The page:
The two contradictory viewpoints arise out of the same set of facts: a dispute over the state of the proposed 2010 funding and technical regulations, and the way in which they were proposed and approved. The ongoing struggle at the heart of the matter has even gone to court.
The FIA president predicts an eventual compromise, but acknowledged that it may not be found until early in 2010.
"They (FOTA) can't afford not to run in the championship and we would be very reluctant to have a championship without them," Mosley told the BBC.
The 69-year-old suspects some of the manufacturer-backed teams can afford to take such a hard line because "some of them will disappear" whether there is a solution or not.
"I think we'll probably lose one or two, maybe even three manufacturer teams," said Mosley. "As for the great traditional teams, and I would include Ferrari, they need to be there and they will be there. It will get sorted out," he added.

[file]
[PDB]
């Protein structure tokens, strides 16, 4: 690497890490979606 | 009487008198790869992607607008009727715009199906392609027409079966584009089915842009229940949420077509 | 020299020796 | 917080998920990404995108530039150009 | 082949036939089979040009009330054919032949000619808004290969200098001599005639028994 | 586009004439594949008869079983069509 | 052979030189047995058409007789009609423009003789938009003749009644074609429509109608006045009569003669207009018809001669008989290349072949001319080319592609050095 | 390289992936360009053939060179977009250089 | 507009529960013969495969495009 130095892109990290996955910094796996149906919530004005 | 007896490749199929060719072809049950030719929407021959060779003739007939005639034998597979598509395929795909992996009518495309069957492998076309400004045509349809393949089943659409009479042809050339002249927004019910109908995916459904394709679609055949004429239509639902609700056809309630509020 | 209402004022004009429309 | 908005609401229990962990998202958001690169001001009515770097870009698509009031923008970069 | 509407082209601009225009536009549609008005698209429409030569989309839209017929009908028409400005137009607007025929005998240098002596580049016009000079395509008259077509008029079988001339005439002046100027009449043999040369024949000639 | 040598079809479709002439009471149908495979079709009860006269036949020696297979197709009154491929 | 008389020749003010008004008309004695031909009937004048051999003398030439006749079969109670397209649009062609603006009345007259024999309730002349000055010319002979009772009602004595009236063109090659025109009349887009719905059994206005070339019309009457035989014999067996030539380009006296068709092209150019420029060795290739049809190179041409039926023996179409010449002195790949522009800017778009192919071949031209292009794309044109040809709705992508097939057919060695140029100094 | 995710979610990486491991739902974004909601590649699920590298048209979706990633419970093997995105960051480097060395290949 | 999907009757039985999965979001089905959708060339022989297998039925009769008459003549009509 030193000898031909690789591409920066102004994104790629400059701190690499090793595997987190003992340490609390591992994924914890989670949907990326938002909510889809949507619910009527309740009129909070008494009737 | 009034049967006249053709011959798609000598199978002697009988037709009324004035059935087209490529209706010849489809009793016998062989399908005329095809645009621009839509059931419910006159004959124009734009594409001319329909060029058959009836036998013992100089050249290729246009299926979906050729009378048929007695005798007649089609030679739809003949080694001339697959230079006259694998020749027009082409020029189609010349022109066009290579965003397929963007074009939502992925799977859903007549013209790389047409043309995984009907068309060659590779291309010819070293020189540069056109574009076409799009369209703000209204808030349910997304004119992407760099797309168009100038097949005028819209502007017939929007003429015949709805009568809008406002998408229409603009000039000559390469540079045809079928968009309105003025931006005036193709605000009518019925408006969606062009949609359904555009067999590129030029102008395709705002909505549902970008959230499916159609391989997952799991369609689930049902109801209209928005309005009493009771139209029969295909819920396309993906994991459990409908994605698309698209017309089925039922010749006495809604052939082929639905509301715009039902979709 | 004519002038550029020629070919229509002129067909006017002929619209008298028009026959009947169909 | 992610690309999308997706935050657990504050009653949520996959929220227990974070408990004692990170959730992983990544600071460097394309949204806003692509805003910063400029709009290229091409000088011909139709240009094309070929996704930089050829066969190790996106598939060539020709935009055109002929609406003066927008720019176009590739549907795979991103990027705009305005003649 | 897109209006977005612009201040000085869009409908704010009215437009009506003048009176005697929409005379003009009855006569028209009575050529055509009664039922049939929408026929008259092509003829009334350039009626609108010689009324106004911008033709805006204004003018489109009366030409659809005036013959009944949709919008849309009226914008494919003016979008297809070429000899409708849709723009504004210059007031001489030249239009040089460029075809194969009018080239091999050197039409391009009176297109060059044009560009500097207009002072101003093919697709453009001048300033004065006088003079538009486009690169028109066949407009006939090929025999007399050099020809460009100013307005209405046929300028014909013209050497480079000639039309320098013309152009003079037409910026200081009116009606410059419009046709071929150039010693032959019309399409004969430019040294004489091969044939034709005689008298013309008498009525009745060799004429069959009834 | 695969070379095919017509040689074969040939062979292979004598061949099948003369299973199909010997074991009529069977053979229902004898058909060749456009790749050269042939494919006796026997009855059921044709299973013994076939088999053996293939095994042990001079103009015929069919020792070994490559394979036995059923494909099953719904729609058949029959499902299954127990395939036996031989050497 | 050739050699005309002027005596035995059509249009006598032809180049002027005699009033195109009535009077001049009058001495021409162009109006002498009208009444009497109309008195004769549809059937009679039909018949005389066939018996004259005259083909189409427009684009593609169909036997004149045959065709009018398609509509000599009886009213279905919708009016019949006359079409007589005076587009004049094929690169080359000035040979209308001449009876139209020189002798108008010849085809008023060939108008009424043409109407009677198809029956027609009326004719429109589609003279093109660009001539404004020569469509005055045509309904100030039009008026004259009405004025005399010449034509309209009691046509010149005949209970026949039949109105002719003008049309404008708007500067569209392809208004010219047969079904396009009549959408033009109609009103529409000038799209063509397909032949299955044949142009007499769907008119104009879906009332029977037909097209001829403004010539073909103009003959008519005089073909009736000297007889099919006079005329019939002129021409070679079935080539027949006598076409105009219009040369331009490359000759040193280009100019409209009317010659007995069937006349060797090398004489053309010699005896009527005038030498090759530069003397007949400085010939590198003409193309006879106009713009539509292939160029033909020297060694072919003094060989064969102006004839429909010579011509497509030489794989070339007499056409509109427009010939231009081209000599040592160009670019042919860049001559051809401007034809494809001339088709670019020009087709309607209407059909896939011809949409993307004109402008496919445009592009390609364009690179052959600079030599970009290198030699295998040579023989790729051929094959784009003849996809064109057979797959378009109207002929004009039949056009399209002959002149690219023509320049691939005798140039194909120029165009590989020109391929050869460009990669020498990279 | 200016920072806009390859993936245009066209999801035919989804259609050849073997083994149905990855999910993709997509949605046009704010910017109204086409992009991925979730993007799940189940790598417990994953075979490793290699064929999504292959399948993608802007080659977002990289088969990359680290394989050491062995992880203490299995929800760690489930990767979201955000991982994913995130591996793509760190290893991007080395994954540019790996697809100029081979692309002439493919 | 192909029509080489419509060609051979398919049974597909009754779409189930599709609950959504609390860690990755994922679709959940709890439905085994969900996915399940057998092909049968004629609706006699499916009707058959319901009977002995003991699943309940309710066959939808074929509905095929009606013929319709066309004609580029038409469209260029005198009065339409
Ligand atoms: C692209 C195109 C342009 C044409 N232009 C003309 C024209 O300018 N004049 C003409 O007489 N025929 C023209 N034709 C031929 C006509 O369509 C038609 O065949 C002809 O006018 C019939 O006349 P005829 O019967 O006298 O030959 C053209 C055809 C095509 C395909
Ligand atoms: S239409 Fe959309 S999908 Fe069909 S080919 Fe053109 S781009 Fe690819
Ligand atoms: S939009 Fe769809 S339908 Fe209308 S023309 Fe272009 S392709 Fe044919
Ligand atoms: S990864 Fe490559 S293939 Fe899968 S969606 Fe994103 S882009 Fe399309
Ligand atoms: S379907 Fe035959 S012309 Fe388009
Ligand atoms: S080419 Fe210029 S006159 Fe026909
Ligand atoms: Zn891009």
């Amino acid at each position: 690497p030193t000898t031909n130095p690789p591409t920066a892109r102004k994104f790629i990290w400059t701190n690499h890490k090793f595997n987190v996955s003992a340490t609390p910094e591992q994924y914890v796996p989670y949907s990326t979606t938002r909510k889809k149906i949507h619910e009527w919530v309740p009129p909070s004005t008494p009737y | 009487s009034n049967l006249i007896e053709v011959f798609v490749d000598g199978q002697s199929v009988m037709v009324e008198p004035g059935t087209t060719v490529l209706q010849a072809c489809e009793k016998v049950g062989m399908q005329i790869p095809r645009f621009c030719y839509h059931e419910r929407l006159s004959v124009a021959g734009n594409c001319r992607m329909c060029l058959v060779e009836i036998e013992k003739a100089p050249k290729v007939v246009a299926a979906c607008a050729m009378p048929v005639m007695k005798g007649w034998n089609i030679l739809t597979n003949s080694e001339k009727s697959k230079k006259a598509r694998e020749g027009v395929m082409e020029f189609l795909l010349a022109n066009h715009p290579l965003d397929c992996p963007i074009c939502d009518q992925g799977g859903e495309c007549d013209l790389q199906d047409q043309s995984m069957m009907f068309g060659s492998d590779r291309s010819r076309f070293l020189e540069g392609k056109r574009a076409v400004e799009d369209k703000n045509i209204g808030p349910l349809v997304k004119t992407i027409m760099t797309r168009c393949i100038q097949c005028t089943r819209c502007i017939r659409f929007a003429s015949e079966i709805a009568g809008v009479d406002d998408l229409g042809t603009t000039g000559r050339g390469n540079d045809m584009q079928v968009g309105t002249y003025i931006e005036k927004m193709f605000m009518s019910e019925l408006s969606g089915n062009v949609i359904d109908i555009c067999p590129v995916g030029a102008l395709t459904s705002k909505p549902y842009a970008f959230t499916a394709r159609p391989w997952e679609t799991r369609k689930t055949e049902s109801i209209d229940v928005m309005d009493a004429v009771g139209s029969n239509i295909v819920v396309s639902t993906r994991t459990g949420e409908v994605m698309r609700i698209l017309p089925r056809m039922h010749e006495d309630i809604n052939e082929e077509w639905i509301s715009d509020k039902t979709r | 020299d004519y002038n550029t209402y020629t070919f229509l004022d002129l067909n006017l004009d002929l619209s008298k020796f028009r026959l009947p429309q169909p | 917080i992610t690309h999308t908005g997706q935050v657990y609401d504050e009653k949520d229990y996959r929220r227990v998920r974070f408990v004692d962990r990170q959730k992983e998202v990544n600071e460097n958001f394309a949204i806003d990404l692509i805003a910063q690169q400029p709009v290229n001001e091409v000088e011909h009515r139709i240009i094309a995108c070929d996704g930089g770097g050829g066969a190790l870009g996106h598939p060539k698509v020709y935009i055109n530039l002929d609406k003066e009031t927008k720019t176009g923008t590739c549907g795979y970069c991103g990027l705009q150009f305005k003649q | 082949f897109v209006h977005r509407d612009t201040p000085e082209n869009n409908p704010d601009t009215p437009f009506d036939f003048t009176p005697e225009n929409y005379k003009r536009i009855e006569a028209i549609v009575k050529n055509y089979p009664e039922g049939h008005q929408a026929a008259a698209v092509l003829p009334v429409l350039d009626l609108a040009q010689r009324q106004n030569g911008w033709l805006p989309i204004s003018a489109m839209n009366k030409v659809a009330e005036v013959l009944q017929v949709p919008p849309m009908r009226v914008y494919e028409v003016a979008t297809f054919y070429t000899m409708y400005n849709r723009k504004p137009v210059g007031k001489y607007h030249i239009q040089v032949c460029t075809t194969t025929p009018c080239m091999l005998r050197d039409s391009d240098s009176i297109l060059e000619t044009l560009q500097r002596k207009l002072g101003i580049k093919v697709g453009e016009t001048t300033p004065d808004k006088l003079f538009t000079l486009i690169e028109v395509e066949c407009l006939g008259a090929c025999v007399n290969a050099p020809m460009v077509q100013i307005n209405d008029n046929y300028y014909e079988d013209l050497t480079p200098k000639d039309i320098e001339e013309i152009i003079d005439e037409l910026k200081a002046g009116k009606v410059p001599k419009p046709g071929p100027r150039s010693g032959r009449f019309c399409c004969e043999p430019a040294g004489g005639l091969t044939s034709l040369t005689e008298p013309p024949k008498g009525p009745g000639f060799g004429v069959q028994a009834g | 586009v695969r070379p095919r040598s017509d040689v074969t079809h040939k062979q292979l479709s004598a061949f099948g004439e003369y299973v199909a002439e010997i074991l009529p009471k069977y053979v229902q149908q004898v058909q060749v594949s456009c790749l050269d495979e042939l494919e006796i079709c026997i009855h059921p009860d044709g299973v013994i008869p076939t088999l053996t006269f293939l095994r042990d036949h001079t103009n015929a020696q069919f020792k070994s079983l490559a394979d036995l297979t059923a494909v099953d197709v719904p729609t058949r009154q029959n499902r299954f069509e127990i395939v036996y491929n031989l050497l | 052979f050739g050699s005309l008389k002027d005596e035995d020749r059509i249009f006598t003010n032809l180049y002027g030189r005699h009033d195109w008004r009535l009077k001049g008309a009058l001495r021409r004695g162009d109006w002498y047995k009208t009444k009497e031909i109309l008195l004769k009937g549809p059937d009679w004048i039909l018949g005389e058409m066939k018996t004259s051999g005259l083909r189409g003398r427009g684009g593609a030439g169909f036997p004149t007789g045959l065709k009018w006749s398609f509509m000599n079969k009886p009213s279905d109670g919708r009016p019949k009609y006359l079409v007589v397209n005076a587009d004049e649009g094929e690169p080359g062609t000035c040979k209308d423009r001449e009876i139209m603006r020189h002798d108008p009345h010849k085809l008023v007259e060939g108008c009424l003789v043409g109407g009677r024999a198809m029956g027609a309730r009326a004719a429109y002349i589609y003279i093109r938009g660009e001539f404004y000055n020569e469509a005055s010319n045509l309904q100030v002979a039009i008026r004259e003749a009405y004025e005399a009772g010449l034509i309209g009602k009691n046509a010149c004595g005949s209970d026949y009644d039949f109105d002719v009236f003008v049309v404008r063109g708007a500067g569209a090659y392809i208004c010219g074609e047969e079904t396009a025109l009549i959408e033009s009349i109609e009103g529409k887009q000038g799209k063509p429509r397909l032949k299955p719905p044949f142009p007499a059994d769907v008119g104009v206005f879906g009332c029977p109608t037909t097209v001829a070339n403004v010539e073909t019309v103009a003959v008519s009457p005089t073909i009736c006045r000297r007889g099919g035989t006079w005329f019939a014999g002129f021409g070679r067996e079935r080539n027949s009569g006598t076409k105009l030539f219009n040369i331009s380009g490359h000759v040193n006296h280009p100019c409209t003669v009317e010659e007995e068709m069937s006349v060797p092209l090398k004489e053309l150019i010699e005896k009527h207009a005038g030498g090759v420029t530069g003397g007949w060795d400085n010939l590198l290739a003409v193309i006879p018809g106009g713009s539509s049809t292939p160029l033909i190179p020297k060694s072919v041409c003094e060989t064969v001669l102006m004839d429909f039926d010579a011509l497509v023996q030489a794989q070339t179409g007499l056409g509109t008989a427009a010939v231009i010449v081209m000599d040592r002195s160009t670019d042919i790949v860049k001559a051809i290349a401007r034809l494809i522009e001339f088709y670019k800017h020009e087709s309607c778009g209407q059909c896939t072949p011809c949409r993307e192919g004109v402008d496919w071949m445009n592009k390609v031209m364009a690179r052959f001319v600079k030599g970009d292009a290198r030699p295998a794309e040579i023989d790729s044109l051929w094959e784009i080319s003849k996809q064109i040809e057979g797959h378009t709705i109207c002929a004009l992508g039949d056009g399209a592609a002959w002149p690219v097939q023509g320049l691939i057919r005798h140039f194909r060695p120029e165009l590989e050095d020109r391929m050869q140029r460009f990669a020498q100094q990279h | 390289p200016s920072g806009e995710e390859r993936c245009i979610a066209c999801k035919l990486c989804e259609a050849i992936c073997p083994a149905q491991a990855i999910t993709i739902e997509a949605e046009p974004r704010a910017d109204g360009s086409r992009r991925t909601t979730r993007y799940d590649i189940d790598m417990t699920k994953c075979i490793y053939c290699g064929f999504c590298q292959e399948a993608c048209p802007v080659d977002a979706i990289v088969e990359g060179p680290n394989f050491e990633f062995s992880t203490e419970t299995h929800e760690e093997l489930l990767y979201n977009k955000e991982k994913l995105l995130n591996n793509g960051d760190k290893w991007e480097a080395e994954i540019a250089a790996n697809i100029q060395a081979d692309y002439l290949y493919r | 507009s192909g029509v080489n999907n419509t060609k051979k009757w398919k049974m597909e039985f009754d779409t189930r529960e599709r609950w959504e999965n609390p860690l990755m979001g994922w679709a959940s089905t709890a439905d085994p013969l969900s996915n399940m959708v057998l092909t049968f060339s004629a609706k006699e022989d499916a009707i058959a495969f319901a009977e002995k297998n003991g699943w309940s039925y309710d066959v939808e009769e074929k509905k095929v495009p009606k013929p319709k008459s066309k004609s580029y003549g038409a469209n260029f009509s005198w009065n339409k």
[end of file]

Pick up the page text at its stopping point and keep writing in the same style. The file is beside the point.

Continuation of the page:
He believes some figures are hoping to gain control of the governance and income of the sport but that ultimately the plans for an alternate series are not serious.
"Eventually they will recognize that it can't happen and it will all come back together," said Mosley.
"Everybody can take a tremendously strong position; I could say that I'm going to win some great sporting event in 2010, but until you actually get there, you can boast all you like.
Whitmarsh on the other hand is certain that the FOTA-backed startup championship is the one that will ultimately shine through.
"I don't think there will be two premier racing championships," he told the BBC.
"All I can say is that there will be a championship next year and that the major names that have historically been involved in motor racing will be racing together and I think that will be recognized as the major championship."